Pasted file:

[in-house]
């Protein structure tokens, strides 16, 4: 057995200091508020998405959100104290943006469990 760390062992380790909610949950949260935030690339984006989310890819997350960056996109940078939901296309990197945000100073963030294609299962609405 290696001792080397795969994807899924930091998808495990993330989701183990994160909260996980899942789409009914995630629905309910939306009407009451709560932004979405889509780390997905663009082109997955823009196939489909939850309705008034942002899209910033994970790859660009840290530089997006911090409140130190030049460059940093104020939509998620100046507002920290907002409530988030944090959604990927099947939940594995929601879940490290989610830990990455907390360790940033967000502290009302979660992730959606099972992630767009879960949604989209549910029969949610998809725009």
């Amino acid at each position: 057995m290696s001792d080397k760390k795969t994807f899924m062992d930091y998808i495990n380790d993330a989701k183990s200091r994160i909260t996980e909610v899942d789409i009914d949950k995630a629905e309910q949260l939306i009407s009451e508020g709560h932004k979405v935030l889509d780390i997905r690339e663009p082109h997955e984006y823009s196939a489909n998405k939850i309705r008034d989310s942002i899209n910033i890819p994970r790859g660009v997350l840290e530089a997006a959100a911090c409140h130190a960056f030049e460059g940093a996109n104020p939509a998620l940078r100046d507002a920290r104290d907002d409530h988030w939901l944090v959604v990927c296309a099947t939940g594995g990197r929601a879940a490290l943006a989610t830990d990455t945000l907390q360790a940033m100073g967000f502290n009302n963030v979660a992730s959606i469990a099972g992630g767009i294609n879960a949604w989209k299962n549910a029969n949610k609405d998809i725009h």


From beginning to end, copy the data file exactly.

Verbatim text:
[in-house]
């Protein structure tokens, strides 16, 4: 057995200091508020998405959100104290943006469990 760390062992380790909610949950949260935030690339984006989310890819997350960056996109940078939901296309990197945000100073963030294609299962609405 290696001792080397795969994807899924930091998808495990993330989701183990994160909260996980899942789409009914995630629905309910939306009407009451709560932004979405889509780390997905663009082109997955823009196939489909939850309705008034942002899209910033994970790859660009840290530089997006911090409140130190030049460059940093104020939509998620100046507002920290907002409530988030944090959604990927099947939940594995929601879940490290989610830990990455907390360790940033967000502290009302979660992730959606099972992630767009879960949604989209549910029969949610998809725009």
């Amino acid at each position: 057995m290696s001792d080397k760390k795969t994807f899924m062992d930091y998808i495990n380790d993330a989701k183990s200091r994160i909260t996980e909610v899942d789409i009914d949950k995630a629905e309910q949260l939306i009407s009451e508020g709560h932004k979405v935030l889509d780390i997905r690339e663009p082109h997955e984006y823009s196939a489909n998405k939850i309705r008034d989310s942002i899209n910033i890819p994970r790859g660009v997350l840290e530089a997006a959100a911090c409140h130190a960056f030049e460059g940093a996109n104020p939509a998620l940078r100046d507002a920290r104290d907002d409530h988030w939901l944090v959604v990927c296309a099947t939940g594995g990197r929601a879940a490290l943006a989610t830990d990455t945000l907390q360790a940033m100073g967000f502290n009302n963030v979660a992730s959606i469990a099972g992630g767009i294609n879960a949604w989209k299962n549910a029969n949610k609405d998809i725009h």